This course enables students at the intermediate proficiency level to further strengthen the four language skills: listening, speaking, reading, and writing in Modern Standard Arabic and to understand key aspects of the Arab world and the Arab culture. Typically, students in this level have finished three or four semesters of Arabic. Students will acquire a broad range of intermediate level vocabulary, learn higher level rules of Arabic grammar, and increase the acquisition of phrases for active use in a wide variety of topics and settings. Students write lengthy paragraphs in their daily assignments and give oral presentations in class in a way that makes the use of Arabic a natural process. Work outside of class requires between four to five hours a day.

Required Texts:
/Al-Kitaab fii Tacallum al-cArabiyya: A Textbook for Beginning Arabic, Part I, Second Edition/. Brustad et al. Georgetown University Press, 2004. ISBN 9781589011045

Al-Kitaab fii Tacallum al-cArabiyya, Part II, Second Edition. Brustad et al. Georgetown University Press, 2006. ISBN 9781589010963

Connectors in Modern Standard Arabic. Al-Warraki et al. AUC Press, 1994. ISBN 9789774243547

ARBC3301A-L16

CRN: 60603

High Intermediate Arabic
Students at this level have a broader range of vocabulary, more fluency in speaking, and more advanced skills in Arabic than students at the regular Intermediate Arabic level. The main objective of this course is to move students in a short period of time across the threshold of the high intermediate level of proficiency and provide opportunities and learning strategies towards the advanced level of proficiency. This level is characterized by extensive readings and discussions on a multitude of political, social, cultural, and literary topics. Writing assignments are geared toward stylistic and aesthetic aspects of the Arabic language. Students produce lengthy expository and argumentative discourse. Attending lectures and films and participating in follow-up discussion sessions either with their instructor or the visiting lecturer are regular features of class activities. Listening activities focus on authentic materials of considerable length and content. At this level, students choose one of the colloquial dialects offered in the School. The objective is to equip students with the necessary conversational skills that would enable them to engage in meaningful discourse with educated Arabs in a medium that is not considered artificial or unfamiliar in the Arab World. The study of the dialect is uniquely integrated into the general curriculum emphasizing the linguistic realities in the Arab World. Work outside of class requires between four to five hours a day. (1 unit)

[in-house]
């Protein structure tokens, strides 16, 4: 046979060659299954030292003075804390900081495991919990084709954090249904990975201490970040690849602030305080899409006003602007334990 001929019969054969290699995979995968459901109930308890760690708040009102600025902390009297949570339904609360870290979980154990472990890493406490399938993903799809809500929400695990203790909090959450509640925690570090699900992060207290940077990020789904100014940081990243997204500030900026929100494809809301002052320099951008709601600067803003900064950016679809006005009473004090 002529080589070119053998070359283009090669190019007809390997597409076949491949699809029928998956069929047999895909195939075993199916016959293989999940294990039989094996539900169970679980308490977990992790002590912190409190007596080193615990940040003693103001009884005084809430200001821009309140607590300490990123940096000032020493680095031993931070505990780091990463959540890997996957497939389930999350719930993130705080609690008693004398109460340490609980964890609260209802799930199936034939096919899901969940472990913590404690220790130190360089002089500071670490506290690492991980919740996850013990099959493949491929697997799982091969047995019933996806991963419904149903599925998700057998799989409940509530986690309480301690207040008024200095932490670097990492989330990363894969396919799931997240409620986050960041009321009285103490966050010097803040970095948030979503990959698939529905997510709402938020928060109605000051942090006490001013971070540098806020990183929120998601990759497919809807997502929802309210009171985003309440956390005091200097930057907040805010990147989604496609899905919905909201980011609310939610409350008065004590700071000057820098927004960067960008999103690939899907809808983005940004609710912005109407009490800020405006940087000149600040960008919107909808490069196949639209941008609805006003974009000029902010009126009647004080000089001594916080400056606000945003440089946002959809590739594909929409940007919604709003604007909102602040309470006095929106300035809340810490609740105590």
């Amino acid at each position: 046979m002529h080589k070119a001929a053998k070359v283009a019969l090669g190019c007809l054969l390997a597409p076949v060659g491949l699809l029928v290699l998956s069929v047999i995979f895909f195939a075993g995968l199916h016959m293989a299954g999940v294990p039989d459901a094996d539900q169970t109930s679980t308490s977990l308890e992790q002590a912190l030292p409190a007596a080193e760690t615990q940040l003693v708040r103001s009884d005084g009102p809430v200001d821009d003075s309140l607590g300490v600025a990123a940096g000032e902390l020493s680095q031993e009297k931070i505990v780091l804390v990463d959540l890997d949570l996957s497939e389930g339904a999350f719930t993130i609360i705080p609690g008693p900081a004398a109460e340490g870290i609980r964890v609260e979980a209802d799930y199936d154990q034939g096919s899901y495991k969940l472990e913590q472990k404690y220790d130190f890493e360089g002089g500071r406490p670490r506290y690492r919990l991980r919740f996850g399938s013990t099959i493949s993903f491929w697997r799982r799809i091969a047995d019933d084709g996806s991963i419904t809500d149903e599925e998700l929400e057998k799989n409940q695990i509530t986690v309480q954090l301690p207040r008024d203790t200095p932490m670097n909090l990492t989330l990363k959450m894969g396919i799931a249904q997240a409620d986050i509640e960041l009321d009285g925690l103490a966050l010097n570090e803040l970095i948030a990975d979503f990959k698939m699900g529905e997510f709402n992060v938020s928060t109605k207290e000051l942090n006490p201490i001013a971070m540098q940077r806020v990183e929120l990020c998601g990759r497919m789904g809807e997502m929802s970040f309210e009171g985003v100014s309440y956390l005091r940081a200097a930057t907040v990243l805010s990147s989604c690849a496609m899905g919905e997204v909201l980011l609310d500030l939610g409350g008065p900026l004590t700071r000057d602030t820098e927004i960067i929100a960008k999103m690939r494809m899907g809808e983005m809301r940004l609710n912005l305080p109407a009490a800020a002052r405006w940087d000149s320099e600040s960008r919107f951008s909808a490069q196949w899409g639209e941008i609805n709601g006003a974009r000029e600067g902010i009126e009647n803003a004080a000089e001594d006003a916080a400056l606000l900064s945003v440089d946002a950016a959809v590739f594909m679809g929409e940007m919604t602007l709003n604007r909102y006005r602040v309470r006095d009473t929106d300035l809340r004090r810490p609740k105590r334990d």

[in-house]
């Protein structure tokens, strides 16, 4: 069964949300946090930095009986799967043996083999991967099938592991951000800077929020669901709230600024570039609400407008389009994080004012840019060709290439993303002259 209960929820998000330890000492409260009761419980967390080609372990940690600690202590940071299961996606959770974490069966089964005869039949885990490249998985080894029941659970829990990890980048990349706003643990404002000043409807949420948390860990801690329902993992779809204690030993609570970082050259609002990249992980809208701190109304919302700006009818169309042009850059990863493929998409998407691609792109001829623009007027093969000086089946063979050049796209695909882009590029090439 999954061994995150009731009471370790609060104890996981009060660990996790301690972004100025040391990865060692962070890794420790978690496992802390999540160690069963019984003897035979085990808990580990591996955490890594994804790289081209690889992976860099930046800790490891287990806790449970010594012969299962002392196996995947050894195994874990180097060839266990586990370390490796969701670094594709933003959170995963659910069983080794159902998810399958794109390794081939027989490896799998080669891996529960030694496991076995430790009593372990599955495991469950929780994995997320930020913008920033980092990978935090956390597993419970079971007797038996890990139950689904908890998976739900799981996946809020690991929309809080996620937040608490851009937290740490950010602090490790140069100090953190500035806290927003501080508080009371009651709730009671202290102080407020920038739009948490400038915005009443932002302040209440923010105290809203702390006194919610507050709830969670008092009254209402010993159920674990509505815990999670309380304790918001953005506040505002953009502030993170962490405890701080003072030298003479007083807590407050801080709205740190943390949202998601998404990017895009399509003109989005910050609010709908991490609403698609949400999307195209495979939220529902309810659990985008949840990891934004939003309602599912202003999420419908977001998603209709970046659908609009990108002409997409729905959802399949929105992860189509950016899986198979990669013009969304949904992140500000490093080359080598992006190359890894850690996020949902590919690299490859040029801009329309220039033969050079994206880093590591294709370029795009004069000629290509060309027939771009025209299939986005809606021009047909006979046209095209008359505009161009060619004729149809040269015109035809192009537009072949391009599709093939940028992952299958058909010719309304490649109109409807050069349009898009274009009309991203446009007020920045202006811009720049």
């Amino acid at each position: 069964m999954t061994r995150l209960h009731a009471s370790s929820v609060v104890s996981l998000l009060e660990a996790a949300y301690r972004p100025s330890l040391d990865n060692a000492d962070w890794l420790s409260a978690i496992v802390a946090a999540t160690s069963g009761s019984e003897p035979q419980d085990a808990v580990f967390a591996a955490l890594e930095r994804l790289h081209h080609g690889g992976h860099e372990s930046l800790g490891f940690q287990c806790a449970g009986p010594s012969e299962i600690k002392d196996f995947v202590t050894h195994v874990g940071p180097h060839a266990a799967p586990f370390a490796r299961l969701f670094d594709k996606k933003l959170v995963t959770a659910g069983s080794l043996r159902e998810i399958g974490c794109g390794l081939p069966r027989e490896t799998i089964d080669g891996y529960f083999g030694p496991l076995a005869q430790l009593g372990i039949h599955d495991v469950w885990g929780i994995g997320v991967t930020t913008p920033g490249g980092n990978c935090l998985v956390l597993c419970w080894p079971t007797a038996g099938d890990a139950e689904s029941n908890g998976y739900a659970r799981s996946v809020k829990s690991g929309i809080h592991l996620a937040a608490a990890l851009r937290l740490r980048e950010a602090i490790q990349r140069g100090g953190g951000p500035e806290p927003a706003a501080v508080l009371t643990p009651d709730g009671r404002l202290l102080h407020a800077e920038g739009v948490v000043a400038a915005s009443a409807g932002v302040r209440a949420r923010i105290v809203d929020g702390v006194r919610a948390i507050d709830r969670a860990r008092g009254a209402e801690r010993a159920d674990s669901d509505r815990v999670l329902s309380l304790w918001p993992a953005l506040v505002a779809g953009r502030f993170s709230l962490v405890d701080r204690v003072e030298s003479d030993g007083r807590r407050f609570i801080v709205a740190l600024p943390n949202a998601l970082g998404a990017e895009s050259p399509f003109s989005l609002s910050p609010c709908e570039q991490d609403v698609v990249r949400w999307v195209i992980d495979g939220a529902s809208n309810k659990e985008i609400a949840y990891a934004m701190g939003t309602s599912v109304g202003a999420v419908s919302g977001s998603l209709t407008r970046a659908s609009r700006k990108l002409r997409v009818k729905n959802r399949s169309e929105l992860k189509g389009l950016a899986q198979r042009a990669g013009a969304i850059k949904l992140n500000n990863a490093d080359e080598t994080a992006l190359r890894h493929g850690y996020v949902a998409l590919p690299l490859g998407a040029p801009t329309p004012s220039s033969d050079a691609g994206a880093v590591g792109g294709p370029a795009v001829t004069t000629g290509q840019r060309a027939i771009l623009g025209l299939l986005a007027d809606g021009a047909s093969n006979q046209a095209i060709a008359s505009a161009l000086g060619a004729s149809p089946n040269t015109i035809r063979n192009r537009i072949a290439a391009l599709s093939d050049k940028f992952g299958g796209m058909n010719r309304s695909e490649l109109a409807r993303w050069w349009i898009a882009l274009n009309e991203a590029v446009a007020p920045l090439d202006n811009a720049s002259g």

Required Texts:

Connectors in Modern Standard Arabic. Al-Warraki et al. AUC Press, 1994. ISBN 9789774243547
Media Arabic. Elgibali et al. AUC Press, 2014. ISBN 9789774166525

ARBC3301B-L16

CRN: 60069

High Intermediate Arabic
Students at this level have a broader range of vocabulary, more fluency in speaking, and more advanced skills in Arabic than students at the regular Intermediate Arabic level. The main objective of this course is to move students in a short period of time across the threshold of the high intermediate level of proficiency and provide opportunities and learning strategies towards the advanced level of proficiency. This level is characterized by extensive readings and discussions on a multitude of political, social, cultural, and literary topics. Writing assignments are geared toward stylistic and aesthetic aspects of the Arabic language. Students produce lengthy expository and argumentative discourse. Attending lectures and films and participating in follow-up discussion sessions either with their instructor or the visiting lecturer are regular features of class activities. Listening activities focus on authentic materials of considerable length and content. At this level, students choose one of the colloquial dialects offered in the School. The objective is to equip students with the necessary conversational skills that would enable them to engage in meaningful discourse with educated Arabs in a medium that is not considered artificial or unfamiliar in the Arab World. The study of the dialect is uniquely integrated into the general curriculum emphasizing the linguistic realities in the Arab World. Work outside of class requires between four to five hours a day. (1 unit)